7 Tough Leadership Lessons From A Navy SEAL Commander

Taking tactics from the war room to the boardroom.

As corporate leaders explore how to elevate the effectiveness and professional excellence of their working teams, there is a lot to be learned from Special Ops.

Their collaboration with other branches of the military over the past decade makes them an area of the military that both corporate America and the government can learn a lot from. I've been a longtime fan of the Navy SEALs, and in my constant search for inspiration to implement work culture and leadership change, I felt they could be a superb group to learn from. While this highly secretive branch of the military keeps themselves, and their secrets, to themselves, books like Lone Survivor and The Hunt for Bin Laden give us a look into how they operate. But nothing beats sitting down with a Navy SEAL commander to understand how they think about leadership.

Corporate and military leadership are distinctively different for obvious reasons: The military’s leadership is focused on leading organizations responsible for our country’s security and fighting wars, while business leaders are focused on creating value and protecting the interests of their stakeholders, with profit and return on investment often being the top priorities.

Meticulous planning
From a management standpoint, one of the greatest lessons that can be learned from Navy SEALs is their skill of being highly effective and meticulous planners. They focus on the importance of time management, on-target execution, and completing the mission. They operate with a backup and contingency plan in place for almost every scenario. One of the most practical skills taught in this branch is clear and direct communication. Most people think that the military teaches direct, one-way communication—but what’s less obvious to nonmilitary folks is the importance SEALs place on listening. SEAL Commanders listen and formulate an opinion that incorporates as many ideas and experiences as possible to form a solid plan. A big difference between Navy SEAL and civilian leadership is that once a commander’s decision is reached, the discussion is over—then full support and backing is given and a unified front is presented. Ultimate accountability rests on the commander’s shoulders.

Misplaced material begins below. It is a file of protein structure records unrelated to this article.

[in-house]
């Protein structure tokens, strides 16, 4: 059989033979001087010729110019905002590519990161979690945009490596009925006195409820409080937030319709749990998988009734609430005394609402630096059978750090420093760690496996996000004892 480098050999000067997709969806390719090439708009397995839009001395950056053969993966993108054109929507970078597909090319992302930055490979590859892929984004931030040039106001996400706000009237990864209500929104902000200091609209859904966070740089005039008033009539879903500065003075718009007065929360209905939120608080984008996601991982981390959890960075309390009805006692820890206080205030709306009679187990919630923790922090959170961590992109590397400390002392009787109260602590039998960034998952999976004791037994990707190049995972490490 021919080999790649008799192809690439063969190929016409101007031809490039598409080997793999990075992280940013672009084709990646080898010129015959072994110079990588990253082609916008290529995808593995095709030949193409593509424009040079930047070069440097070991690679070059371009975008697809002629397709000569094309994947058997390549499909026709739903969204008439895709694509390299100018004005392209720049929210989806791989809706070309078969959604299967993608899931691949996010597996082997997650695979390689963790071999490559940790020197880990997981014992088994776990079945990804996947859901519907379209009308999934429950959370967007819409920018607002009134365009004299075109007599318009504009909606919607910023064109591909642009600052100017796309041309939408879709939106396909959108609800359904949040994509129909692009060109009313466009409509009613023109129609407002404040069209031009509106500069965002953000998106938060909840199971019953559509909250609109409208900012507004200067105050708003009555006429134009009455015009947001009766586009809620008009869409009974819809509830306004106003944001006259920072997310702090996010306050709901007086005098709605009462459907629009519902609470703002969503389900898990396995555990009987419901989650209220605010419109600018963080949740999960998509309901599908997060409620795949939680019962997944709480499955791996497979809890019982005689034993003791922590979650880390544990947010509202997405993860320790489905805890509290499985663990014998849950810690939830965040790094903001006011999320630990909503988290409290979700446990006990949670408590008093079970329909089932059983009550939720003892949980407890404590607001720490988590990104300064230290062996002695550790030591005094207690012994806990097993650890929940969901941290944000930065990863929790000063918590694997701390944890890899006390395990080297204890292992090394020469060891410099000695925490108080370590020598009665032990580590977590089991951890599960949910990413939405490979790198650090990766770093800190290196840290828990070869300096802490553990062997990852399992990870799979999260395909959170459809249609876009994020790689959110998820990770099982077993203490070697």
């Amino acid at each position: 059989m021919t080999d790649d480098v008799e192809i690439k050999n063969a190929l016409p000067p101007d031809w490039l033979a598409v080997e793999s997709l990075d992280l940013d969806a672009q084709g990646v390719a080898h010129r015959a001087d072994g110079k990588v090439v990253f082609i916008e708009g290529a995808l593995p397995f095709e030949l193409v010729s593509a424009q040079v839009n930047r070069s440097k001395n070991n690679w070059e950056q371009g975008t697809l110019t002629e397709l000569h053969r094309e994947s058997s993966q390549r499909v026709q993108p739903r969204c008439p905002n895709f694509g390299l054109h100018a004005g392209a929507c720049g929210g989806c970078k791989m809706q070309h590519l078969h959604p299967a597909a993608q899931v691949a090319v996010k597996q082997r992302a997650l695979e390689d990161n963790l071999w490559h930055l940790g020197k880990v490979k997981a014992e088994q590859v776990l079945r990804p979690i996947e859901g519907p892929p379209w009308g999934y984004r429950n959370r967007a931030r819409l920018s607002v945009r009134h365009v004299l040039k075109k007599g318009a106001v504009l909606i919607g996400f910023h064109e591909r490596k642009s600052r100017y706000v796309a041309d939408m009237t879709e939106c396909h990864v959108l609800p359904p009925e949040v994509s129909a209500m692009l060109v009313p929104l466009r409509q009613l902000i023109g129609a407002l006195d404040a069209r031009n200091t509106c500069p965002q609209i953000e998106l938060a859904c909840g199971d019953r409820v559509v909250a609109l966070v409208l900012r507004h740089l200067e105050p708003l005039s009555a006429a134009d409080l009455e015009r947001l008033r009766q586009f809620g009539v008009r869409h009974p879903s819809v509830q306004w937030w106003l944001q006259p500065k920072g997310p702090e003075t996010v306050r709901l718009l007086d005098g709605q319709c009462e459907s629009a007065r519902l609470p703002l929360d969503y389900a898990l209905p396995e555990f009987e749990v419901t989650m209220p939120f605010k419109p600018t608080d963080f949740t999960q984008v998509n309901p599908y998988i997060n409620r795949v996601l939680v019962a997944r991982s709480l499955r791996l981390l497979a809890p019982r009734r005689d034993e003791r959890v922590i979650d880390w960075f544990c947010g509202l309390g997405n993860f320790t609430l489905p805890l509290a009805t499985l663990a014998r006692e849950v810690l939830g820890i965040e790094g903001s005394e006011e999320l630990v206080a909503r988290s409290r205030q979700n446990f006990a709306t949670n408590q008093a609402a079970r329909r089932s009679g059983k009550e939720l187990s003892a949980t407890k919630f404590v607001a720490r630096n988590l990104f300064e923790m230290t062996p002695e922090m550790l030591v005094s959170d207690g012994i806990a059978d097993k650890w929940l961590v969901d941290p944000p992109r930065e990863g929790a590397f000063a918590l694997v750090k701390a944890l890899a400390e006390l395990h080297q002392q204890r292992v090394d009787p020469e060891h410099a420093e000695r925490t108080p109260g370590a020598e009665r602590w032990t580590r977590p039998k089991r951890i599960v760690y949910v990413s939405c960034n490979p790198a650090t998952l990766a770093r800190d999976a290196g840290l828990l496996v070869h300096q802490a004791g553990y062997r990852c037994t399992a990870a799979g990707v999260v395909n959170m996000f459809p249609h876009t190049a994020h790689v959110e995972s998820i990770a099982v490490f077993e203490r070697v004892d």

Clear expectations
Navy SEALs focus on a very clear set of objectives, where significant importance is placed on defining the goal and motivating the team to follow. Even with highly complex operations, each SEAL has a clearly defined role, and expectations can be recited by each team member. Similarly, articulating a compelling vision and aligning people with priorities are vital areas in business, but these are often overlooked by many leaders. The SEAL’s rules of engagement (how they respond when confronted) are clearly established before each mission, and modifying these rules could negatively impact the entire operation. The rules of engagement for businesses (what is acceptable employee behavior and what is not) are very often ill-defined or nonexistent. One of the biggest disconnects we see in business is the gap between a company’s strategy and the aligned expectations set for the employees.

During a recent conversation with a SEAL commander, he offered tangible advice that can be applied to almost any business:

1. Teamwork is your top priority.
A mission cannot be successfully executed unless the team is functioning as one. The SEALs continual emphasis on teamwork corresponds closely with the daily requirements of the business world.

2. Early leaders are good leaders.
This opportunity is unparalleled in the corporate world, where an employee may need 10 to 15 years to reach a position of significant leadership and high level of responsibility.

3. Excel at ethics.
In the world of business, the ethical leader is sometimes a rarity, and truly esteemed.

4. Stay calm.
The military trains its team to be more comfortable taking risks with incomplete information. This is the daily function of a CEO, but it is rarely passed down to employees.

5. Hard times help you adapt—quickly.
Young executives who go through hard times should learn to appreciate them, recognizing that those times will not only strengthen them, but truly train them to properly and successfully lead their own teams when battling the competition.

6. Ambush the competition.
In an ambush, always take out the radio operator and the unit leader (usually the guy next to the radioman). Without leadership or good communication, the enemy is forced into disarray and can be picked apart. A good lesson for all leaders and their organizations.

7. Study Darwin.